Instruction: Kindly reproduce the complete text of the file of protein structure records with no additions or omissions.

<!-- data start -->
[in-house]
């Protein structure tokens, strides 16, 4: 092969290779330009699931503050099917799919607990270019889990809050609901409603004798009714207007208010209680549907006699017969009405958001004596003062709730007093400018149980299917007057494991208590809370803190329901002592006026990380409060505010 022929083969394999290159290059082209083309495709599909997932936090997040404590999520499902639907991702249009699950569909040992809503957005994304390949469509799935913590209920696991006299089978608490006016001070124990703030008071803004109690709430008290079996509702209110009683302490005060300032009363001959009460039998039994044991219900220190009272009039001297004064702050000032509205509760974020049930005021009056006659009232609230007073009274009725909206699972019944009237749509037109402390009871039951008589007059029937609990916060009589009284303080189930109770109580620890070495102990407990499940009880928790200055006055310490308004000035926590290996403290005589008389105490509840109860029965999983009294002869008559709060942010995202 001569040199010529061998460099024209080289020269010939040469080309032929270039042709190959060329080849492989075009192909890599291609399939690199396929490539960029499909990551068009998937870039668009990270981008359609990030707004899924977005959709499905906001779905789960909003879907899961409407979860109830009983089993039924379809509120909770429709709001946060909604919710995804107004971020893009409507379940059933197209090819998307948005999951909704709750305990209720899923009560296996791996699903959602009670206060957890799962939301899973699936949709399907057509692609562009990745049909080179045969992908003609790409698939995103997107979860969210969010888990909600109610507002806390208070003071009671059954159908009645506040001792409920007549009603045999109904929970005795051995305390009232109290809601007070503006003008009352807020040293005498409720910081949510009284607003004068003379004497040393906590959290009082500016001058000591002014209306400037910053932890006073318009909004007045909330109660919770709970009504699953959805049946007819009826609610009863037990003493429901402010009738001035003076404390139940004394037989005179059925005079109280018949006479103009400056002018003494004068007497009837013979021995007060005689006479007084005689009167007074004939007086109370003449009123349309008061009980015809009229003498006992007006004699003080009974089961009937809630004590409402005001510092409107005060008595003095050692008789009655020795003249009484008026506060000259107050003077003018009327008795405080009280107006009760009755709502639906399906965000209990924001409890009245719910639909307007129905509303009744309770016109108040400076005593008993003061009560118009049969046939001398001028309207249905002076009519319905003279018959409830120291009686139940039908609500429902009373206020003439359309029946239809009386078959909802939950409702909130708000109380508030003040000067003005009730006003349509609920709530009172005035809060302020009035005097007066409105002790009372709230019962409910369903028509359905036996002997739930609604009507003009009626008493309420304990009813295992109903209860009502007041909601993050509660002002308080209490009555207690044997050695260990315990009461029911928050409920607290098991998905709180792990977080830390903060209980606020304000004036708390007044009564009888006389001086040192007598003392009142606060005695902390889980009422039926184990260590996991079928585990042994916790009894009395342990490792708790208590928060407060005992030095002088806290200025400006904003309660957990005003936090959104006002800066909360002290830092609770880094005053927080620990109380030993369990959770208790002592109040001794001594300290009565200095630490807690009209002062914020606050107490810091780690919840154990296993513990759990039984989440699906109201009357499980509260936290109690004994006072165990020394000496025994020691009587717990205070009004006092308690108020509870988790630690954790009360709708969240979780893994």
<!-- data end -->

[in-house]
């Protein structure tokens, strides 16, 4: 092969290779330009699931503050099917799919607990270019889990809050609901409603004798009714207007208010209680549907006699017969009405958001004596003062709730007093400018149980299917007057494991208590809370803190329901002592006026990380409060505010 022929083969394999290159290059082209083309495709599909997932936090997040404590999520499902639907991702249009699950569909040992809503957005994304390949469509799935913590209920696991006299089978608490006016001070124990703030008071803004109690709430008290079996509702209110009683302490005060300032009363001959009460039998039994044991219900220190009272009039001297004064702050000032509205509760974020049930005021009056006659009232609230007073009274009725909206699972019944009237749509037109402390009871039951008589007059029937609990916060009589009284303080189930109770109580620890070495102990407990499940009880928790200055006055310490308004000035926590290996403290005589008389105490509840109860029965999983009294002869008559709060942010995202 001569040199010529061998460099024209080289020269010939040469080309032929270039042709190959060329080849492989075009192909890599291609399939690199396929490539960029499909990551068009998937870039668009990270981008359609990030707004899924977005959709499905906001779905789960909003879907899961409407979860109830009983089993039924379809509120909770429709709001946060909604919710995804107004971020893009409507379940059933197209090819998307948005999951909704709750305990209720899923009560296996791996699903959602009670206060957890799962939301899973699936949709399907057509692609562009990745049909080179045969992908003609790409698939995103997107979860969210969010888990909600109610507002806390208070003071009671059954159908009645506040001792409920007549009603045999109904929970005795051995305390009232109290809601007070503006003008009352807020040293005498409720910081949510009284607003004068003379004497040393906590959290009082500016001058000591002014209306400037910053932890006073318009909004007045909330109660919770709970009504699953959805049946007819009826609610009863037990003493429901402010009738001035003076404390139940004394037989005179059925005079109280018949006479103009400056002018003494004068007497009837013979021995007060005689006479007084005689009167007074004939007086109370003449009123349309008061009980015809009229003498006992007006004699003080009974089961009937809630004590409402005001510092409107005060008595003095050692008789009655020795003249009484008026506060000259107050003077003018009327008795405080009280107006009760009755709502639906399906965000209990924001409890009245719910639909307007129905509303009744309770016109108040400076005593008993003061009560118009049969046939001398001028309207249905002076009519319905003279018959409830120291009686139940039908609500429902009373206020003439359309029946239809009386078959909802939950409702909130708000109380508030003040000067003005009730006003349509609920709530009172005035809060302020009035005097007066409105002790009372709230019962409910369903028509359905036996002997739930609604009507003009009626008493309420304990009813295992109903209860009502007041909601993050509660002002308080209490009555207690044997050695260990315990009461029911928050409920607290098991998905709180792990977080830390903060209980606020304000004036708390007044009564009888006389001086040192007598003392009142606060005695902390889980009422039926184990260590996991079928585990042994916790009894009395342990490792708790208590928060407060005992030095002088806290200025400006904003309660957990005003936090959104006002800066909360002290830092609770880094005053927080620990109380030993369990959770208790002592109040001794001594300290009565200095630490807690009209002062914020606050107490810091780690919840154990296993513990759990039984989440699906109201009357499980509260936290109690004994006072165990020394000496025994020691009587717990205070009004006092308690108020509870988790630690954790009360709708969240979780893994």